A couple of months ago, CloudSEK researchers identified a new and unusual strain of ransomware. Dubbed GoodWill, this new variant of encryption malware appears to pursue very different targets than other cybercriminal operations.
According to the report, the operators of the GoodWill ransomware seek to have their victims perform charity work instead of paying a ransom, showing an exceptional commitment to social causes.
Their focus on charity doesn’t mean this is a less dangerous ransomware variant than others; according to experts’ samples, this malware can evade dynamic analysis and exploit the function AES_Encrypt to encrypt infected files using the AES algorithm.
Upon completion of the infection, the ransomware encrypts documents, photos, videos, databases, and other essential files on the target system. When the ransom note appears, victims are suggested to perform three actions to access the decryption keys:
Donate new clothes to the homeless, record the action in photos or videos and post it on social media
Take five children in poverty to Dominos, Pizza Hut or KFC; the victim must also take evidence of this
Financially help anyone who needs urgent medical care but can’t afford it
GoodWill operators mention that, after checking the evidence submitted by the victims, they will proceed to share a decryption kit, which includes the primary tool, the corresponding keys and a video with the instructions to complete the recovery process.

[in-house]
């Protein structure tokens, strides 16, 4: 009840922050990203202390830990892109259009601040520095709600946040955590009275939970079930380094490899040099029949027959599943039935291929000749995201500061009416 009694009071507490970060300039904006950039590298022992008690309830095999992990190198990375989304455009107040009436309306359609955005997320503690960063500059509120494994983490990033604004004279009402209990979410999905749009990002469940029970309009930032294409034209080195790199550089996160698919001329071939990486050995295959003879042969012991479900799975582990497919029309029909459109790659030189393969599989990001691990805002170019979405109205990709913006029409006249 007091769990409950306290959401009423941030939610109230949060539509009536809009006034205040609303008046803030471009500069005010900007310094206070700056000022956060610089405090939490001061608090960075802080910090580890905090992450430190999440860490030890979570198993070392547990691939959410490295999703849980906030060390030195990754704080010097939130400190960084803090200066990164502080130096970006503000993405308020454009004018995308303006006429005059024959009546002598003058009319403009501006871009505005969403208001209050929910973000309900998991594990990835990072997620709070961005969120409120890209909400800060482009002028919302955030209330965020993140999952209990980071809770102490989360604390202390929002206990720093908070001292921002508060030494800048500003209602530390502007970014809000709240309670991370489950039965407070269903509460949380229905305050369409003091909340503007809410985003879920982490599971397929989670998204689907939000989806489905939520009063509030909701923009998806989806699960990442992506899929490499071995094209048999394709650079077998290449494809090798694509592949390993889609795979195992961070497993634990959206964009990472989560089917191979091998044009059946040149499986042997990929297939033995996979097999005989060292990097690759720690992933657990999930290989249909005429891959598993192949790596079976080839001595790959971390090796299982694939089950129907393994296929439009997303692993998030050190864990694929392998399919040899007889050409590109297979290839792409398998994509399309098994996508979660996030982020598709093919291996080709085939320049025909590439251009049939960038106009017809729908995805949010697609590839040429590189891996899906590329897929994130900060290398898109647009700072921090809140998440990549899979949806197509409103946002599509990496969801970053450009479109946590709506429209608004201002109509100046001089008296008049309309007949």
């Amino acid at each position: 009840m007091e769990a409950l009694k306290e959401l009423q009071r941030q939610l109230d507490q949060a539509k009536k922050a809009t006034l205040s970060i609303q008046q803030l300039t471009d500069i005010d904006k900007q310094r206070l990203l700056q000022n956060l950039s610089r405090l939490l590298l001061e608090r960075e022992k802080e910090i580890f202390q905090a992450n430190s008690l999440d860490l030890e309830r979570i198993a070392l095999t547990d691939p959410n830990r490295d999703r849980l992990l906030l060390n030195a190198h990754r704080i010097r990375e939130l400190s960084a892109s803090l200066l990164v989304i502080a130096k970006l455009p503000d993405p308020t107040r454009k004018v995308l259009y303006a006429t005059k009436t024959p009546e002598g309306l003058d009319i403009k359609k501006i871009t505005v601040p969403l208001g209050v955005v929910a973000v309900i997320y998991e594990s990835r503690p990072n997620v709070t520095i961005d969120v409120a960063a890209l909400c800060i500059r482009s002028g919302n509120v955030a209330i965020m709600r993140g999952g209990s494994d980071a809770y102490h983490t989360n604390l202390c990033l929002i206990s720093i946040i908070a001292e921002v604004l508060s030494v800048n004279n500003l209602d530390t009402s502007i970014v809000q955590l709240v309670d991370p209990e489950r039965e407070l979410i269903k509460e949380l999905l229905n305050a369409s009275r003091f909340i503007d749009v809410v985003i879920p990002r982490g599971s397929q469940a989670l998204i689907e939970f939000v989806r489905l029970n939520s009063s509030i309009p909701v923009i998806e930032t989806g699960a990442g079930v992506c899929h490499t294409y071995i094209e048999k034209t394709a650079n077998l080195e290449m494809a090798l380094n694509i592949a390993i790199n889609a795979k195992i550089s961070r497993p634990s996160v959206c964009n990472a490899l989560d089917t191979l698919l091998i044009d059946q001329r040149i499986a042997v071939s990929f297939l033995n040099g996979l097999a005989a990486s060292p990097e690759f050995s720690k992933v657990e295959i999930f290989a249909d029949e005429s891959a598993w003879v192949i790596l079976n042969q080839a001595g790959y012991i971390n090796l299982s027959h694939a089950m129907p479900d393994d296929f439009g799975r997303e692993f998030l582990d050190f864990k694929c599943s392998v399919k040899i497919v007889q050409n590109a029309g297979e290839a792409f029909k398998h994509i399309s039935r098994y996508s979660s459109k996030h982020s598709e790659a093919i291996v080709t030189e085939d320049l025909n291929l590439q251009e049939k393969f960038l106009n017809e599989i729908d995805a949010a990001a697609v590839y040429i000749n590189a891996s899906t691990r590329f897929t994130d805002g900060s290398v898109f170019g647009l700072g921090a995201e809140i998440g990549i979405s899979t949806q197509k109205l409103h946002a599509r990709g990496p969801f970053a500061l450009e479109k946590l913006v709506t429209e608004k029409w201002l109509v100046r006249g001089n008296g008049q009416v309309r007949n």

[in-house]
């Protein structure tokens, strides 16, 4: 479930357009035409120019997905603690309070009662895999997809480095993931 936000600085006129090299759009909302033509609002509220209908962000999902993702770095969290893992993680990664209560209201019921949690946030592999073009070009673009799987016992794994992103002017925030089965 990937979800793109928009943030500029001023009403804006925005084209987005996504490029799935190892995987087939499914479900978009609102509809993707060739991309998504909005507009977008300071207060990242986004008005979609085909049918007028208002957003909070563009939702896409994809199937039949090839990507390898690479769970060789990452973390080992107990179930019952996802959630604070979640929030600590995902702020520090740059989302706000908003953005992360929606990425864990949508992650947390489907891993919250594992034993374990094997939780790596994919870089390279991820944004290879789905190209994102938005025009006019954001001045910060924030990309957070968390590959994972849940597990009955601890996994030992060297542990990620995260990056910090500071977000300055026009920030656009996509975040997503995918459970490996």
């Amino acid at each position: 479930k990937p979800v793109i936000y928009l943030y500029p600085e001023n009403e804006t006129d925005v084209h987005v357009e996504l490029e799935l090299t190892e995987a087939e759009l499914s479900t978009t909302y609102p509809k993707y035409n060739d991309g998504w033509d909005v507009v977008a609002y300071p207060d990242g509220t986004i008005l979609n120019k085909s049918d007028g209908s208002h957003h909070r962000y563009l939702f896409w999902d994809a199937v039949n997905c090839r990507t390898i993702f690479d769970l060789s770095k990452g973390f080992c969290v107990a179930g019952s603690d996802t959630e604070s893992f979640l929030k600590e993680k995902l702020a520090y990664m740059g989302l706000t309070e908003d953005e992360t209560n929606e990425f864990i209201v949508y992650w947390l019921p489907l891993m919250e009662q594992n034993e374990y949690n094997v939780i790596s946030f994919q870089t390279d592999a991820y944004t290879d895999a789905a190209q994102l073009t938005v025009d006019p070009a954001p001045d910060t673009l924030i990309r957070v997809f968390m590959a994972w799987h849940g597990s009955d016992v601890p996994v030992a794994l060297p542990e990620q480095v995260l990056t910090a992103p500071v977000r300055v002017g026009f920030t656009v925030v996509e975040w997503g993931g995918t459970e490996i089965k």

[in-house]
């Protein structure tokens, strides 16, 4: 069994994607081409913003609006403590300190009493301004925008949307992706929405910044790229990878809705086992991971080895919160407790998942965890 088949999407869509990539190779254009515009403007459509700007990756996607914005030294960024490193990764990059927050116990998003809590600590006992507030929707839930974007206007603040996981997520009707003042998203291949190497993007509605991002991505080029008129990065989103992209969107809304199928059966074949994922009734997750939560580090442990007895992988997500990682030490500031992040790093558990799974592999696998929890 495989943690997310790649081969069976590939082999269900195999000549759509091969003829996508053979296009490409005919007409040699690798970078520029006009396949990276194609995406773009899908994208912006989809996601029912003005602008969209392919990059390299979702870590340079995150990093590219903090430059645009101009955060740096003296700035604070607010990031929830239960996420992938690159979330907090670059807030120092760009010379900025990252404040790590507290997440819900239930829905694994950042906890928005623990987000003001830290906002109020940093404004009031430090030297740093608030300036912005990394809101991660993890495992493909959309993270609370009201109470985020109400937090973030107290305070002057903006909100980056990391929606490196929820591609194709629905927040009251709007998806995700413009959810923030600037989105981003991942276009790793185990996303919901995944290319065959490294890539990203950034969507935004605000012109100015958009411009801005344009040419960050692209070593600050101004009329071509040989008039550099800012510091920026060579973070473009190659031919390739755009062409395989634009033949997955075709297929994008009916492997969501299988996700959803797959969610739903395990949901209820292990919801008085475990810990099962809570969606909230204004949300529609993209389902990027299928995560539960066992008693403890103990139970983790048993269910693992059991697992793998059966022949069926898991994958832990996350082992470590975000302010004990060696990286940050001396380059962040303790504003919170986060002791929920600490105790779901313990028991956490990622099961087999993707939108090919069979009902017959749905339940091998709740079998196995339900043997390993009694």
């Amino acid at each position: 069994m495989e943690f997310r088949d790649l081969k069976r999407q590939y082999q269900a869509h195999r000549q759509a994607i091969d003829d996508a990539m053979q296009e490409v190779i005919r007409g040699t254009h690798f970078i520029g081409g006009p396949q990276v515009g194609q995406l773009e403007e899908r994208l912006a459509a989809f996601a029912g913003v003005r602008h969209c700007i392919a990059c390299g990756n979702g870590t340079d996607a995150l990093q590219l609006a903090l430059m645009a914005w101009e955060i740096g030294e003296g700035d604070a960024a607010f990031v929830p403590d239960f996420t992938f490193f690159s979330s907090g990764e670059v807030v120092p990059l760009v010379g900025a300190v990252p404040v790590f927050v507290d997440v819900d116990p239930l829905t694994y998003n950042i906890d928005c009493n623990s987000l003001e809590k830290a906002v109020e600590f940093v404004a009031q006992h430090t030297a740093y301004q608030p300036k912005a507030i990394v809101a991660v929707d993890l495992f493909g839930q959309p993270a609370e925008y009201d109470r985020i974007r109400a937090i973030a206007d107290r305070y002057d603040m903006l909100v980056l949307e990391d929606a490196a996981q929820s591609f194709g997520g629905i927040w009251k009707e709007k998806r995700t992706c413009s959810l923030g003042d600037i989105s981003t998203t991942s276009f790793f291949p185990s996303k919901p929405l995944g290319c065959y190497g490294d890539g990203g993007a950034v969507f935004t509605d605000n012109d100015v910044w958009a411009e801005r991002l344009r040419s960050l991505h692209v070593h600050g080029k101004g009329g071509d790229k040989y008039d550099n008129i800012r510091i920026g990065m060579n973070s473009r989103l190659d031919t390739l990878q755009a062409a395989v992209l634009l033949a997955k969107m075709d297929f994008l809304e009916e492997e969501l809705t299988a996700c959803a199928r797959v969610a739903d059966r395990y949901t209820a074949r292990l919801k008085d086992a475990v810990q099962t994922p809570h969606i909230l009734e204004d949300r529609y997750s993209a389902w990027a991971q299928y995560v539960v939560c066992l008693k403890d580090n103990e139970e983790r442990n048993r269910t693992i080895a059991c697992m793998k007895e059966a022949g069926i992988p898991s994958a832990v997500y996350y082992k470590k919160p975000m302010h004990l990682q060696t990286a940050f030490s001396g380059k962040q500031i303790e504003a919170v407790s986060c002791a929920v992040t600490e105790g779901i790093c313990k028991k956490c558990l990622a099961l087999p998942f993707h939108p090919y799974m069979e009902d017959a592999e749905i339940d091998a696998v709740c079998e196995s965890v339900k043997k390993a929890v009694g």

On the origin of the ransomware, the researchers made interesting findings by analyzing the chains. For example, the string “error hai bhaiya” is written using Hindi and English, indicating that the developers are of Indian origin.
Another string identified as “.gdwill” indicates that the extension used in infected files is .gdwill.
CloudSEK also identified the following network artifacts associated with GoodWill. These are ransomware tunnels that are also subdomains of Ngrok.io:
http://9855-13-235-50-147(.)ngrok(.)io/ (panel de control de GoodWill)
Two IP addresses (220.127.116.11 and 18.104.22.168) used as subdomains were extracted from these artifacts. These addresses are located in Mumbai, India.
There is not much information about successful attacks and the effectiveness of decryption tools delivered by hackers, although this could change if GoodWill operators manage to infect more targets.
Feel free to access the International Institute of Cyber Security (IICS) websites to learn more about information security risks, malware variants, vulnerabilities, and information technologies.
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